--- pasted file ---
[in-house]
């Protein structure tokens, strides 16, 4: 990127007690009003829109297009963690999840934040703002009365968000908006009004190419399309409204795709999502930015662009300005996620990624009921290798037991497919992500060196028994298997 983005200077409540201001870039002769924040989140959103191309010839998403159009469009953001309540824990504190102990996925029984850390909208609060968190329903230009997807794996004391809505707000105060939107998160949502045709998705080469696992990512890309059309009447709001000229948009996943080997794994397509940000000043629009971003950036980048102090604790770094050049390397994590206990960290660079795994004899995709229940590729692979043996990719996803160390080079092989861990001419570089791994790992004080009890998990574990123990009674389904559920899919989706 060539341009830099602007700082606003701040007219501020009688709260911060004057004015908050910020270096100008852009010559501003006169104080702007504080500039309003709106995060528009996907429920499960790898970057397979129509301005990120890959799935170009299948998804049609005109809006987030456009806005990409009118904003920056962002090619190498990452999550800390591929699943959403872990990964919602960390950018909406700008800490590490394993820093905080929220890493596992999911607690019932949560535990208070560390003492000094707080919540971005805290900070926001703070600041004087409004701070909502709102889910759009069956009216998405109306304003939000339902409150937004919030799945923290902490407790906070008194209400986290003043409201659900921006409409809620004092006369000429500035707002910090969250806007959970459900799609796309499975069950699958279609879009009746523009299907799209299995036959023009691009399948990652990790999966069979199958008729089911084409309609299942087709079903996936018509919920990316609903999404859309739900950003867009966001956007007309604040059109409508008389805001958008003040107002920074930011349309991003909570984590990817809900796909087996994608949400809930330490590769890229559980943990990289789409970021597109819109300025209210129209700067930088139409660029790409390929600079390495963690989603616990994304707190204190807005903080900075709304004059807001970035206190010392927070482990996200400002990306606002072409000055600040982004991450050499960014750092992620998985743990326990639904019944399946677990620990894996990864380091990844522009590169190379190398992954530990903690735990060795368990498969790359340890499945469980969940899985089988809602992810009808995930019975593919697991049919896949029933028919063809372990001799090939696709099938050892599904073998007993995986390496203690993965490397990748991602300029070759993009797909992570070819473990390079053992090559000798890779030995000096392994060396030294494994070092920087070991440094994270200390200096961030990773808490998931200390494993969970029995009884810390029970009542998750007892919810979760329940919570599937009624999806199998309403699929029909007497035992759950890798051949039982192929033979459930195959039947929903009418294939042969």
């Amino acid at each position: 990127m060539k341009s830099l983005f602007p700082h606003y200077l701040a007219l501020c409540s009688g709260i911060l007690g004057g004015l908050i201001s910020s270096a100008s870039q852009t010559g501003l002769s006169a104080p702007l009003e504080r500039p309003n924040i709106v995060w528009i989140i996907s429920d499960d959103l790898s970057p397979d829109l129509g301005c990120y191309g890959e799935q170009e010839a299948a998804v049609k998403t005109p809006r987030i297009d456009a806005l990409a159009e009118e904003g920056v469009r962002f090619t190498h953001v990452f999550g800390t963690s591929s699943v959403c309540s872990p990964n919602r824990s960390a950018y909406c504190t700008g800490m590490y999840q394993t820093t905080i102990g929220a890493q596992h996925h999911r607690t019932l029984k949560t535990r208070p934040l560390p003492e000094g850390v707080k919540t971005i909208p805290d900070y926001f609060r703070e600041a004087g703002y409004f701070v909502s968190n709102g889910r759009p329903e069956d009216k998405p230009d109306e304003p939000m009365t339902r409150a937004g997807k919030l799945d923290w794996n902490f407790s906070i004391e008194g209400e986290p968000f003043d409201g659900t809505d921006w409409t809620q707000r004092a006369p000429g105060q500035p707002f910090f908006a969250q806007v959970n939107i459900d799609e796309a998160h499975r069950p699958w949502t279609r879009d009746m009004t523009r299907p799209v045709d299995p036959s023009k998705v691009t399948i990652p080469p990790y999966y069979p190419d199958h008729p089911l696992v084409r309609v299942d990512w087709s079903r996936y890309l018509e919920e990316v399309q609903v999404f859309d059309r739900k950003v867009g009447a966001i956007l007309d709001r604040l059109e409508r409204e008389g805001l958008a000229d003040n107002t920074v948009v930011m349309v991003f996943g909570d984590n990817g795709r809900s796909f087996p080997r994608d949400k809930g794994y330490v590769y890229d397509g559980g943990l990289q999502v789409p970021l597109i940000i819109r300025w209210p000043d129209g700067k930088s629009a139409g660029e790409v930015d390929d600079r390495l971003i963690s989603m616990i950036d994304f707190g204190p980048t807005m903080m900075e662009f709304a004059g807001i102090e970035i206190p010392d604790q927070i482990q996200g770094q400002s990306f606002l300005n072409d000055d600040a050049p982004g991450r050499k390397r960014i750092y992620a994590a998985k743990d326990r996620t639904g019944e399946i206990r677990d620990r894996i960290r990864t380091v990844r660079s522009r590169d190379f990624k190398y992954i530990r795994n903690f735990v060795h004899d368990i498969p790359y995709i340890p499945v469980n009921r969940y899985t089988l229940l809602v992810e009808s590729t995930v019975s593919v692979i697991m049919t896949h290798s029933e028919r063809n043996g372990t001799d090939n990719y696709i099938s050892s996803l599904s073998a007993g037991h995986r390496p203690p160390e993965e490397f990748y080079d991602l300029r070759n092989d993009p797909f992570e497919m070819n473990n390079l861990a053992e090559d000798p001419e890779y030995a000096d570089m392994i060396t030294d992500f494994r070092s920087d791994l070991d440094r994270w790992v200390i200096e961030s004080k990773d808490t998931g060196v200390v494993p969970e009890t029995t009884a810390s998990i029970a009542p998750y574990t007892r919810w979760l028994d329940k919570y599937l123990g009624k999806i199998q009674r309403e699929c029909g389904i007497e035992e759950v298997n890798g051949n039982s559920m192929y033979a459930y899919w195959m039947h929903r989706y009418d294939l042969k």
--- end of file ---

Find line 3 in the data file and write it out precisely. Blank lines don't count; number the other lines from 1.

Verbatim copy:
């Amino acid at each position: 990127m060539k341009s830099l983005f602007p700082h606003y200077l701040a007219l501020c409540s009688g709260i911060l007690g004057g004015l908050i201001s910020s270096a100008s870039q852009t010559g501003l002769s006169a104080p702007l009003e504080r500039p309003n924040i709106v995060w528009i989140i996907s429920d499960d959103l790898s970057p397979d829109l129509g301005c990120y191309g890959e799935q170009e010839a299948a998804v049609k998403t005109p809006r987030i297009d456009a806005l990409a159009e009118e904003g920056v469009r962002f090619t190498h953001v990452f999550g800390t963690s591929s699943v959403c309540s872990p990964n919602r824990s960390a950018y909406c504190t700008g800490m590490y999840q394993t820093t905080i102990g929220a890493q596992h996925h999911r607690t019932l029984k949560t535990r208070p934040l560390p003492e000094g850390v707080k919540t971005i909208p805290d900070y926001f609060r703070e600041a004087g703002y409004f701070v909502s968190n709102g889910r759009p329903e069956d009216k998405p230009d109306e304003p939000m009365t339902r409150a937004g997807k919030l799945d923290w794996n902490f407790s906070i004391e008194g209400e986290p968000f003043d409201g659900t809505d921006w409409t809620q707000r004092a006369p000429g105060q500035p707002f910090f908006a969250q806007v959970n939107i459900d799609e796309a998160h499975r069950p699958w949502t279609r879009d009746m009004t523009r299907p799209v045709d299995p036959s023009k998705v691009t399948i990652p080469p990790y999966y069979p190419d199958h008729p089911l696992v084409r309609v299942d990512w087709s079903r996936y890309l018509e919920e990316v399309q609903v999404f859309d059309r739900k950003v867009g009447a966001i956007l007309d709001r604040l059109e409508r409204e008389g805001l958008a000229d003040n107002t920074v948009v930011m349309v991003f996943g909570d984590n990817g795709r809900s796909f087996p080997r994608d949400k809930g794994y330490v590769y890229d397509g559980g943990l990289q999502v789409p970021l597109i940000i819109r300025w209210p000043d129209g700067k930088s629009a139409g660029e790409v930015d390929d600079r390495l971003i963690s989603m616990i950036d994304f707190g204190p980048t807005m903080m900075e662009f709304a004059g807001i102090e970035i206190p010392d604790q927070i482990q996200g770094q400002s990306f606002l300005n072409d000055d600040a050049p982004g991450r050499k390397r960014i750092y992620a994590a998985k743990d326990r996620t639904g019944e399946i206990r677990d620990r894996i960290r990864t380091v990844r660079s522009r590169d190379f990624k190398y992954i530990r795994n903690f735990v060795h004899d368990i498969p790359y995709i340890p499945v469980n009921r969940y899985t089988l229940l809602v992810e009808s590729t995930v019975s593919v692979i697991m049919t896949h290798s029933e028919r063809n043996g372990t001799d090939n990719y696709i099938s050892s996803l599904s073998a007993g037991h995986r390496p203690p160390e993965e490397f990748y080079d991602l300029r070759n092989d993009p797909f992570e497919m070819n473990n390079l861990a053992e090559d000798p001419e890779y030995a000096d570089m392994i060396t030294d992500f494994r070092s920087d791994l070991d440094r994270w790992v200390i200096e961030s004080k990773d808490t998931g060196v200390v494993p969970e009890t029995t009884a810390s998990i029970a009542p998750y574990t007892r919810w979760l028994d329940k919570y599937l123990g009624k999806i199998q009674r309403e699929c029909g389904i007497e035992e759950v298997n890798g051949n039982s559920m192929y033979a459930y899919w195959m039947h929903r989706y009418d294939l042969k």